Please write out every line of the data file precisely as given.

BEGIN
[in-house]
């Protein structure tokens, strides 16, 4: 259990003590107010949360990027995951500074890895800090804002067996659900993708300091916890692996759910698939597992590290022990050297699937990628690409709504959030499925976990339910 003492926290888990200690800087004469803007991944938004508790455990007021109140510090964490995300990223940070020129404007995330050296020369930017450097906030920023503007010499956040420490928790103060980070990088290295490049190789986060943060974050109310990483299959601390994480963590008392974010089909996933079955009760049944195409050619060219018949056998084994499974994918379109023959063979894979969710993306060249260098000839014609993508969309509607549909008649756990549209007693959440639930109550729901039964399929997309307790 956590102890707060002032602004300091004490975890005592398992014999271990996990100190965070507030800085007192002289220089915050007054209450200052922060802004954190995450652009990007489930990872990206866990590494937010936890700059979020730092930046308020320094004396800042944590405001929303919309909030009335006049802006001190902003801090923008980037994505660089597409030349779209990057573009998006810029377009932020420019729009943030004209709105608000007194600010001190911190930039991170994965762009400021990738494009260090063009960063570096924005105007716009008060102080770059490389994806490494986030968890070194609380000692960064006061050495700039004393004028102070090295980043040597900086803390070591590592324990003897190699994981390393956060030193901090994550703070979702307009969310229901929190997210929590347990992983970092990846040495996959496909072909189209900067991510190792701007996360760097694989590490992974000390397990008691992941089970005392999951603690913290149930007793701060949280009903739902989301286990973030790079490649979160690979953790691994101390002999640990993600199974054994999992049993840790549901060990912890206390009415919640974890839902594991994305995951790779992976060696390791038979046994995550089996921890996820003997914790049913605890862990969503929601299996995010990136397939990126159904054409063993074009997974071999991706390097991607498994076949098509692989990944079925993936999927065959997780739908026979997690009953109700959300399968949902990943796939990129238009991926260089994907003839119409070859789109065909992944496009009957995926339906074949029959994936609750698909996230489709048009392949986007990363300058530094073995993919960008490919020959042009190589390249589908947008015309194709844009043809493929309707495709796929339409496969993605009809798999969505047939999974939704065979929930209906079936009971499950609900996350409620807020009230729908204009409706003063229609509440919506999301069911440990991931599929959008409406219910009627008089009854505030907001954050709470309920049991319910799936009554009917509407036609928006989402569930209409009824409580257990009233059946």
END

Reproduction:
[in-house]
């Protein structure tokens, strides 16, 4: 259990003590107010949360990027995951500074890895800090804002067996659900993708300091916890692996759910698939597992590290022990050297699937990628690409709504959030499925976990339910 003492926290888990200690800087004469803007991944938004508790455990007021109140510090964490995300990223940070020129404007995330050296020369930017450097906030920023503007010499956040420490928790103060980070990088290295490049190789986060943060974050109310990483299959601390994480963590008392974010089909996933079955009760049944195409050619060219018949056998084994499974994918379109023959063979894979969710993306060249260098000839014609993508969309509607549909008649756990549209007693959440639930109550729901039964399929997309307790 956590102890707060002032602004300091004490975890005592398992014999271990996990100190965070507030800085007192002289220089915050007054209450200052922060802004954190995450652009990007489930990872990206866990590494937010936890700059979020730092930046308020320094004396800042944590405001929303919309909030009335006049802006001190902003801090923008980037994505660089597409030349779209990057573009998006810029377009932020420019729009943030004209709105608000007194600010001190911190930039991170994965762009400021990738494009260090063009960063570096924005105007716009008060102080770059490389994806490494986030968890070194609380000692960064006061050495700039004393004028102070090295980043040597900086803390070591590592324990003897190699994981390393956060030193901090994550703070979702307009969310229901929190997210929590347990992983970092990846040495996959496909072909189209900067991510190792701007996360760097694989590490992974000390397990008691992941089970005392999951603690913290149930007793701060949280009903739902989301286990973030790079490649979160690979953790691994101390002999640990993600199974054994999992049993840790549901060990912890206390009415919640974890839902594991994305995951790779992976060696390791038979046994995550089996921890996820003997914790049913605890862990969503929601299996995010990136397939990126159904054409063993074009997974071999991706390097991607498994076949098509692989990944079925993936999927065959997780739908026979997690009953109700959300399968949902990943796939990129238009991926260089994907003839119409070859789109065909992944496009009957995926339906074949029959994936609750698909996230489709048009392949986007990363300058530094073995993919960008490919020959042009190589390249589908947008015309194709844009043809493929309707495709796929339409496969993605009809798999969505047939999974939704065979929930209906079936009971499950609900996350409620807020009230729908204009409706003063229609509440919506999301069911440990991931599929959008409406219910009627008089009854505030907001954050709470309920049991319910799936009554009917509407036609928006989402569930209409009824409580257990009233059946």